LILBURN - On Tuesday, about 100 Radloff Middle School students celebrated their participation in a program designed to make summer school fun for children.
With help from a $200,000 grant from the Gwinnett Village Community Improvement District, the Gwinnett Village Community Alliance and the Boys and Girls Club partnered to pilot the Raider Round Up Program, designed to improve test scores, increase graduation rates, combat juvenile crime and gang activity and enhance school stability.
"This has been a great benefit to our whole school," said Radloff Middle Principal Patty Heitmuller. "We appreciate the CID. Their effort is well worth it. The idea that youth development is connected to community development is right on target."
Participating in such a program allows students to feel connected to and invested in their school, Heitmuller said.
As a result of having a sense of belonging, students' attendance and academic performance will improve, she said.
Sally Sherrington Haggard, executive director of the Gwinnett Village Community Alliance, said the program was geared toward middle schoolers because they are at an age when such programs can make a difference in their lives.
Students went to summer school or participated in academic activities in the morning and took field trips in the afternoons before buses took them home.
"Middle school is a turning point for a lot of kids," Haggard said. "We want to get them on the correct path to stay in school and increase the graduation rate."
Gwinnett County Board of Education Chairwoman Louise Radloff said programs like this summer camp work.
"The next generation of Americans is coming out of this community," Radloff said. "These kids know a better way of life they can reach through education."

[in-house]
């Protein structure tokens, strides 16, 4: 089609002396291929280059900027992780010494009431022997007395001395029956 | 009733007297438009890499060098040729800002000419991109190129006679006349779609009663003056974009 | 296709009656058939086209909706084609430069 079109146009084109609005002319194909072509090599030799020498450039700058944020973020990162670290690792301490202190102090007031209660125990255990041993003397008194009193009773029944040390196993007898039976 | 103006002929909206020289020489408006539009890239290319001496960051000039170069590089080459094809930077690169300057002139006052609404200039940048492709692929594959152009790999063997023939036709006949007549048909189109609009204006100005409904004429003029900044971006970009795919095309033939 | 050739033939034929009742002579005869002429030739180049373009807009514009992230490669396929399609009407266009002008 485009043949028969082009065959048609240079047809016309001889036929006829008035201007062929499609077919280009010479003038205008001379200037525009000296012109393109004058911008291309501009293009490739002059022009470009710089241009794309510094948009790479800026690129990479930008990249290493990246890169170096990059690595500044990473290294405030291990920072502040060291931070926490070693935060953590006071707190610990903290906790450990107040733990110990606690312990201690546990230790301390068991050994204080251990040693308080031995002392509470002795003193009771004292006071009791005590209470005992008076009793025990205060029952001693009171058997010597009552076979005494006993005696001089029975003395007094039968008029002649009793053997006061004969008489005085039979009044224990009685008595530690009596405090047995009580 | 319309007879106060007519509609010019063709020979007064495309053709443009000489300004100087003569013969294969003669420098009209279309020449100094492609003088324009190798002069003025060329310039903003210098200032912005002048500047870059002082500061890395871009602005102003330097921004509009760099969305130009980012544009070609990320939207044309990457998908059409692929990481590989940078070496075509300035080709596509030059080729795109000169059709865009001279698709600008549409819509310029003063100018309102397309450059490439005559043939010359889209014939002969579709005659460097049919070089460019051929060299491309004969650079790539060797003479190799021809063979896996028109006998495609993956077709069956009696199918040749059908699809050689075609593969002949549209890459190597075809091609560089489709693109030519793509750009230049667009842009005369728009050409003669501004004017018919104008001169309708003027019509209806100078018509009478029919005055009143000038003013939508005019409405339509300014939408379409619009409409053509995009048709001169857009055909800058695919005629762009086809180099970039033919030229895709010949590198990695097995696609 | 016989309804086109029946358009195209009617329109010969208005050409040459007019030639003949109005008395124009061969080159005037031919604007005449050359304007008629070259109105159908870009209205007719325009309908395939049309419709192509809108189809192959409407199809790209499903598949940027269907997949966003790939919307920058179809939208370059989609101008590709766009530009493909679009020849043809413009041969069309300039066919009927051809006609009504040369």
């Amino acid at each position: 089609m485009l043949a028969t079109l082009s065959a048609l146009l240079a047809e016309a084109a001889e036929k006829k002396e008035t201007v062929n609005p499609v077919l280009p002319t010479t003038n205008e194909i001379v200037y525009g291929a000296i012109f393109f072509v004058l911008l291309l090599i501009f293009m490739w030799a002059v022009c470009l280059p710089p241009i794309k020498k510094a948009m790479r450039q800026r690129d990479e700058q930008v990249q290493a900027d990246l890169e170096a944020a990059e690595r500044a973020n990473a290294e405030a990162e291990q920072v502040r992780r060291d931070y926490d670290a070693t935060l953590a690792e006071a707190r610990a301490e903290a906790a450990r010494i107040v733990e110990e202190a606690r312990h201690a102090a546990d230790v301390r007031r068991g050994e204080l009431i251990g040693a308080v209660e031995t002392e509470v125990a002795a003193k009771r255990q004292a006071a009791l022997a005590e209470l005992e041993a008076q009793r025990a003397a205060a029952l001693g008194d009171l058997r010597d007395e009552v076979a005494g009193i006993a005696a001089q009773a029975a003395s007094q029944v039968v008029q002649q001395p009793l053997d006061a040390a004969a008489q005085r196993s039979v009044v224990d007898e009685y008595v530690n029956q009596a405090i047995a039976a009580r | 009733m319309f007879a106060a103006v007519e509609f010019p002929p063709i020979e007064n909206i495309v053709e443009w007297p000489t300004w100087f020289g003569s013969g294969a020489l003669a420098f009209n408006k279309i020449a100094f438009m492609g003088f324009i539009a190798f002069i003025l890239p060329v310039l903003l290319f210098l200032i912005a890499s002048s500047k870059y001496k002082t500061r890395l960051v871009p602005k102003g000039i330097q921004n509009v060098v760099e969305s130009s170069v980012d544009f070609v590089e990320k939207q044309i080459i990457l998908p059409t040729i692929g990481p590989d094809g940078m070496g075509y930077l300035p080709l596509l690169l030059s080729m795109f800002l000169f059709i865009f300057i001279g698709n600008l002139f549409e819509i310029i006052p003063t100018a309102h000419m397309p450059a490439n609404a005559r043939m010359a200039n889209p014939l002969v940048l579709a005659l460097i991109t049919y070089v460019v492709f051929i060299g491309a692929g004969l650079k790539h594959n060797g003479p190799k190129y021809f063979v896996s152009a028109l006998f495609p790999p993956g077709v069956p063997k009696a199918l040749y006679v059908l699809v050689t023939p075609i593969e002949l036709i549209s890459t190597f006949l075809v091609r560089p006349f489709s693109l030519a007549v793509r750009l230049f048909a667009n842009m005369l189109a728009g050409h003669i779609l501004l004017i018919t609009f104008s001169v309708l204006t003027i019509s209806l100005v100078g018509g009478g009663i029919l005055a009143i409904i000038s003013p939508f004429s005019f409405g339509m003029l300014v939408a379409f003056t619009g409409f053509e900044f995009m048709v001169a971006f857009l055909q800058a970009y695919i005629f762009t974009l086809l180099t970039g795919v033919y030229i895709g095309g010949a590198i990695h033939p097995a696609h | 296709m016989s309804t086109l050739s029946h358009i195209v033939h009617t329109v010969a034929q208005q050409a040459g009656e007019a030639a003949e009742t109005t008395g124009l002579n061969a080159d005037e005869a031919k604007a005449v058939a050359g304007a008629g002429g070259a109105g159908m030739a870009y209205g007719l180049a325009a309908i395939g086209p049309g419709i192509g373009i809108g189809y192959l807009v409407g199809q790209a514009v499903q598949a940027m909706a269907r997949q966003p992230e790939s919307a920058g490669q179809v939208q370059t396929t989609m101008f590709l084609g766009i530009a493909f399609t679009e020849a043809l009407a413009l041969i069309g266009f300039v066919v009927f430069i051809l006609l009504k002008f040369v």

During the celebration at Skate-a-Long USA, Sakari Waters, 14, thanked Radloff for her support of the camp, which allowed him to go on several field trips throughout metro Atlanta.
Waters, who will be a ninth-grader at Norcross High, said the camp also helped him learn how to solve math problems and taught him new games.
Toneshia Johnson, 13, said she particularly enjoyed a trip to Six Flags. The rising eighth-grader said she also enjoyed meeting new people.
"You get to see more people and new faces and make new friends," she said.
Sachin Bhatt, 14, said he would have just been playing computer games at home if he hadn't participated in the camp.
"It was an opportunity to play different games and have fun," said Bhatt, who will be a freshman at Meadowcreek High School.
Haggard said the program will expand next summer to include Radloff and Summerour middle schools, with hopes of eventually including Lilburn Middle as well.
Providing the grant for the summer program allowed the CID to expand its focus, said Chuck Warbington, executive director of the Gwinnett Village CID.
"Community development needs to be more than asphalt and concrete," he said. "We need to look at the people, starting with the school system."